Members of the European Council issued a declaration on Friday following the gathering of 28 leaders of EU countries in Malta the same day.
The leaders unanimously approved a plan that aims to reduce the flow of migrants along the central Mediterranean – a route that 181,000 persons used to arrive in Europe last year – by giving Libyan national coast guard the necessary support including efforts to tackle the smugglers.
The EU will offer the government in Tripoli 200 million euros to prevent mostly African migrants from undertaking the journey, Reuters reported.
Joseph Muscat, the prime minister of Malta, sounded hopeful about the agreement calling it “one first decent shot” to manage the flows of migrants across the sea surrounding his island, located on the by far deadliest route where 4,576 people drowned on their way to Italy last year.
Aid groups, however, immediately vented criticism towards the EU and the plan to close down the Libya-Italy route, saying Libya’s fragile government and the hostile conditions migrants face hampers the plan.
”The EU is misrepresenting the reality on the ground, Libya is not a safe place and blocking people in the country or returning them to Libya makes a mockery of the EU’s so-called fundamental values of human dignity and rule of law,” Médecins Sans Frontières (MSF) said in a statement.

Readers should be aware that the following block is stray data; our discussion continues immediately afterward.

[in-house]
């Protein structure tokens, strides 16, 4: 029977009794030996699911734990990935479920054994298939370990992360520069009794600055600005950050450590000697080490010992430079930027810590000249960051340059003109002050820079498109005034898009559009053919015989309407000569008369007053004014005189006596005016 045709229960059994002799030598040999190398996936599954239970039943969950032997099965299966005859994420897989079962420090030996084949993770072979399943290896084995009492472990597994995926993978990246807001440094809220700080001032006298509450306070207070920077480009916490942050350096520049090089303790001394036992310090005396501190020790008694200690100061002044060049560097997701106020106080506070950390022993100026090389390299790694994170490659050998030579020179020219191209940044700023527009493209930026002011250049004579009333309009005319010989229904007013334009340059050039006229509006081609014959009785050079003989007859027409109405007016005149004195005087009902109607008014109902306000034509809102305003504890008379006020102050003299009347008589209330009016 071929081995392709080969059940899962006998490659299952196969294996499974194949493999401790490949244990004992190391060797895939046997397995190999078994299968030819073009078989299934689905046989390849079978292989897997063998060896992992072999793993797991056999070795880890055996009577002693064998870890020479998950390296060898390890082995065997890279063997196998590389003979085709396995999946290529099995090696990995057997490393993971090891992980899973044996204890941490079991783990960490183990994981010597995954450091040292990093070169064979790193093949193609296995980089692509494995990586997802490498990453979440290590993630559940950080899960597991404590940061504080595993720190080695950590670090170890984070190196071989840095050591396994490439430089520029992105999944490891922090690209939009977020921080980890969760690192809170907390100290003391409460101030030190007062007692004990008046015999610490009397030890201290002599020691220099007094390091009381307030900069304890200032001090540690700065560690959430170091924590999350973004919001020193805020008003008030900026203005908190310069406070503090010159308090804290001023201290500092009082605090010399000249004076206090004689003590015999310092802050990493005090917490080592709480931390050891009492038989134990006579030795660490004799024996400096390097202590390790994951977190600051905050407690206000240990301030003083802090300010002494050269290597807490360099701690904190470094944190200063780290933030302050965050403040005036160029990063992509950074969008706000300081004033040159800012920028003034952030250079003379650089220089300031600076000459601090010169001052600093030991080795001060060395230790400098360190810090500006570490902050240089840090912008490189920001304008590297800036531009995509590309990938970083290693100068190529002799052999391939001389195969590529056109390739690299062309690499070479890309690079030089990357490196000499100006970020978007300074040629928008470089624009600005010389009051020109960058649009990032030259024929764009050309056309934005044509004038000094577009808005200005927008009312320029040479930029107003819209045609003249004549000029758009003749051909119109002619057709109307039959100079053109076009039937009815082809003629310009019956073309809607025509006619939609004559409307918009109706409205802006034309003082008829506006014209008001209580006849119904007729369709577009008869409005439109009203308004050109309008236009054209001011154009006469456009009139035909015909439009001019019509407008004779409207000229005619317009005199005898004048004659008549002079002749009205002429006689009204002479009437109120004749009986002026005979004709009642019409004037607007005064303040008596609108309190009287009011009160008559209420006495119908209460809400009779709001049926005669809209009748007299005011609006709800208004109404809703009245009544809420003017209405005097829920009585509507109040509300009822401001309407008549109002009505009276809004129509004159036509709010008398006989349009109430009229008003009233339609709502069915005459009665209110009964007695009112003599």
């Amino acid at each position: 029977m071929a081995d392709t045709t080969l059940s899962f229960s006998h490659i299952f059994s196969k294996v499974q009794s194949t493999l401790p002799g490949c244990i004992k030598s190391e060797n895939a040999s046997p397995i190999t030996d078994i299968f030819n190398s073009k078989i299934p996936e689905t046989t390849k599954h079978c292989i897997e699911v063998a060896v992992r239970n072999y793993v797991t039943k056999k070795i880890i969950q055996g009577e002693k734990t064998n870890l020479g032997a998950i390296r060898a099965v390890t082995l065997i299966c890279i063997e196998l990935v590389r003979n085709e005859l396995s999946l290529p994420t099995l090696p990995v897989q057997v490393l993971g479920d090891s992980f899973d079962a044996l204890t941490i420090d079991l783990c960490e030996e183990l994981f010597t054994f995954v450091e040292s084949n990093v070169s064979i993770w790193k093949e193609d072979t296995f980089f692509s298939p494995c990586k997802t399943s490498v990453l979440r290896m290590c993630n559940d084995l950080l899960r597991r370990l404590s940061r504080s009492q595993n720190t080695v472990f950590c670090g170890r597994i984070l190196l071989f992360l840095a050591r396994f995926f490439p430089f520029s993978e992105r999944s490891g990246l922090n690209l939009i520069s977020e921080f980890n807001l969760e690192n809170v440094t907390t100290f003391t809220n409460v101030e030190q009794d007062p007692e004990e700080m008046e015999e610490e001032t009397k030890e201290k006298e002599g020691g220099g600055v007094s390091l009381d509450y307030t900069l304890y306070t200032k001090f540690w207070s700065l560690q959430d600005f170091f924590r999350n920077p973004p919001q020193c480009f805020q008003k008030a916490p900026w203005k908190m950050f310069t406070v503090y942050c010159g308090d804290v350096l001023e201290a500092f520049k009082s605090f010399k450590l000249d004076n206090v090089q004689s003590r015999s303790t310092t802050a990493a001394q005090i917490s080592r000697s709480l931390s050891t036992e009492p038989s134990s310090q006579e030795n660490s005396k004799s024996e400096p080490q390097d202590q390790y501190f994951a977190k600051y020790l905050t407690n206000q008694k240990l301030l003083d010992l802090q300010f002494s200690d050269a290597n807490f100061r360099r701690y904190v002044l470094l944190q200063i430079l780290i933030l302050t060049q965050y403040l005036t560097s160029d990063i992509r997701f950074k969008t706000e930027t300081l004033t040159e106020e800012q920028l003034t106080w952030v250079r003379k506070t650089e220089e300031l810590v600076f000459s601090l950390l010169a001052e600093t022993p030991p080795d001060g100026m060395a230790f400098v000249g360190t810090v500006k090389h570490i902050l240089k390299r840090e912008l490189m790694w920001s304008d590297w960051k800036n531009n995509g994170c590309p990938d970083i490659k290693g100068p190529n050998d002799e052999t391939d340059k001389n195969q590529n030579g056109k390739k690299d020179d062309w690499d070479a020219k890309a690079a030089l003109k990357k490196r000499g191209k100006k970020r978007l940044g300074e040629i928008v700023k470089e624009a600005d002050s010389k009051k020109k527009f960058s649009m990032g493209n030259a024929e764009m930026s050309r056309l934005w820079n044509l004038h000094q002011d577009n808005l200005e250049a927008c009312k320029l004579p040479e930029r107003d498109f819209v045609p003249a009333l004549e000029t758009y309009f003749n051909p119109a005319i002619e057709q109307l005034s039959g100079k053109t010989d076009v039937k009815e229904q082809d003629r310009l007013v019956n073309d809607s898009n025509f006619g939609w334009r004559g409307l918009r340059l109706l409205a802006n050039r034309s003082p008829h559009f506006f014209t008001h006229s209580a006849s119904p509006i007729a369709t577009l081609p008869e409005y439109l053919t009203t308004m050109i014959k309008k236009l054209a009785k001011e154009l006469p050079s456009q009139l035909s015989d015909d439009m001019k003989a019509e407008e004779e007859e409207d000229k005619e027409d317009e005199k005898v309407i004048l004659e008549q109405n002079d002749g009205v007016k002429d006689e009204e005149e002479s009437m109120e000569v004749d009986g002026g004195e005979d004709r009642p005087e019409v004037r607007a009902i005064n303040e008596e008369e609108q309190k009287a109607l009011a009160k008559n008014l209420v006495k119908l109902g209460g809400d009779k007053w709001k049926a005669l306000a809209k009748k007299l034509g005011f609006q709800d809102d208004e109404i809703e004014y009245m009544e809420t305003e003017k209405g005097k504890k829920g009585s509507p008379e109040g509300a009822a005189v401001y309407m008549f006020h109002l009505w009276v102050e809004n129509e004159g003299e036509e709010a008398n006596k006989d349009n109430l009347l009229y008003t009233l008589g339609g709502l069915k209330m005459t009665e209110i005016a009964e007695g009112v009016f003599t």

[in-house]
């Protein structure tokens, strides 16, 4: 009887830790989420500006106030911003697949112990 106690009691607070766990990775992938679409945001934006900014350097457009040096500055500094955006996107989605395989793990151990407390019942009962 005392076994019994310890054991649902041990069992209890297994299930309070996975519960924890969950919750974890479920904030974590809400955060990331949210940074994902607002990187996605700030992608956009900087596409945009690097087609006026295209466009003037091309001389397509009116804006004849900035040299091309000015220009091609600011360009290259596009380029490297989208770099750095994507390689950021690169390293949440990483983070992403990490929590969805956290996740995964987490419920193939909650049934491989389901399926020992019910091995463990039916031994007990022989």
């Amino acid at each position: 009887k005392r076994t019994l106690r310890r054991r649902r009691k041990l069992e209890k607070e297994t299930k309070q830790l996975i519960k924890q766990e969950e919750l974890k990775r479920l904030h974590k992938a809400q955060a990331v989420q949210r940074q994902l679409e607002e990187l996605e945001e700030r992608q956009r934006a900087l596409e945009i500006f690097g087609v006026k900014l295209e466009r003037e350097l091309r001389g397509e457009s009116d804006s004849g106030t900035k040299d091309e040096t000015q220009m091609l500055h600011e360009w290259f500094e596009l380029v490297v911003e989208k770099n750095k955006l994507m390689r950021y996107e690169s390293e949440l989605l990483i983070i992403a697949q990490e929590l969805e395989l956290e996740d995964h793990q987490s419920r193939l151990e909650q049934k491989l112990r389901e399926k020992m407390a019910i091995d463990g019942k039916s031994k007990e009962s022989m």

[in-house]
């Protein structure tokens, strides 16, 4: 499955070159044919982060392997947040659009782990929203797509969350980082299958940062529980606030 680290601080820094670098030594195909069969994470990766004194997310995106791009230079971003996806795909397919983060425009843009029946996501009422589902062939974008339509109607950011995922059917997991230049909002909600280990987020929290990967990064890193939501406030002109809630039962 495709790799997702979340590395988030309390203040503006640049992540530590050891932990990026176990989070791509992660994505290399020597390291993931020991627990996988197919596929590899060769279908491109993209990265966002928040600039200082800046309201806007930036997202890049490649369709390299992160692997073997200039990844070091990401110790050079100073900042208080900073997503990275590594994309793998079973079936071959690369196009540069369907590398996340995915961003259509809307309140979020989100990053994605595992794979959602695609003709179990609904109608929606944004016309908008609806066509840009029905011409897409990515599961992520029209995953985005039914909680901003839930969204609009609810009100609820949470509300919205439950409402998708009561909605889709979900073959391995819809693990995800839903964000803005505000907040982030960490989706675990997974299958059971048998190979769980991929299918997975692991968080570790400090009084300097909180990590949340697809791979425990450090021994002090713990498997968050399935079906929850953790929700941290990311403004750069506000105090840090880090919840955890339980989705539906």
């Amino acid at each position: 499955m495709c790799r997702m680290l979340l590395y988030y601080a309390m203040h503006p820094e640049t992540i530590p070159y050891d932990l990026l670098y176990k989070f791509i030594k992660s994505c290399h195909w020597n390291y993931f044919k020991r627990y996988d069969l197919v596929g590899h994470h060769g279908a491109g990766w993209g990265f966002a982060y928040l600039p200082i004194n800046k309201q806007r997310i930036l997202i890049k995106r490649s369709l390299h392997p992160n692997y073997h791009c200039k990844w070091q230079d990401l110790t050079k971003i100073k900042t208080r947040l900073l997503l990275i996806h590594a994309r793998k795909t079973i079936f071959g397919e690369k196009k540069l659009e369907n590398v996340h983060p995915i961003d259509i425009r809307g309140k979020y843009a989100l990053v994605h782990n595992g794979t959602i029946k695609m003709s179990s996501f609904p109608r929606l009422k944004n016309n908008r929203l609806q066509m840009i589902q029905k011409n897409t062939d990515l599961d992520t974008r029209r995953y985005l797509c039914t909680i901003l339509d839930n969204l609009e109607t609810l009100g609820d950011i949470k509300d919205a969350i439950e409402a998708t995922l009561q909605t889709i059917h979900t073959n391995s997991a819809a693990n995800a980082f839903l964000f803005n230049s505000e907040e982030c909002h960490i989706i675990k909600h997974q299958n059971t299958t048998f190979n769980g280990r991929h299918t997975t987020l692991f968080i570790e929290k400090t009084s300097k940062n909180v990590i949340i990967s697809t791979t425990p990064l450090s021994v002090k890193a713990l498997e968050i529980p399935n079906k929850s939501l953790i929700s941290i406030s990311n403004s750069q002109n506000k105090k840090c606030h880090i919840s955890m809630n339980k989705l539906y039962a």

Iverna McGowan of Amnesty International said in a statement prior to the meeting that the “lack of any tangible details on resettlement or on safeguards for migrants and refugees trapped in an essentially lawless country betrays the mean-spirited intentions behind this cynical proposal.’’
Italy’s Prime Minister Paolo Gentiloni and his Libyan counterpart Fayez al-Sarraj signed a document, consisting of 8 articles, expecting Italy “to fund development programmes in the areas hit by illegal immigration in various sectors and provide technical support to Libyan entities involved in the struggle against irregularities. Libya will, in turn, control the flows of illegal immigrants,” Italian daily La Repubblica reported.
British Prime Minister Theresa May announced a new £30m British aid package which, amongst things, will provide lifesaving supplies across Eastern Europe as well as support to resettle those who are willing to Asia and Latin America.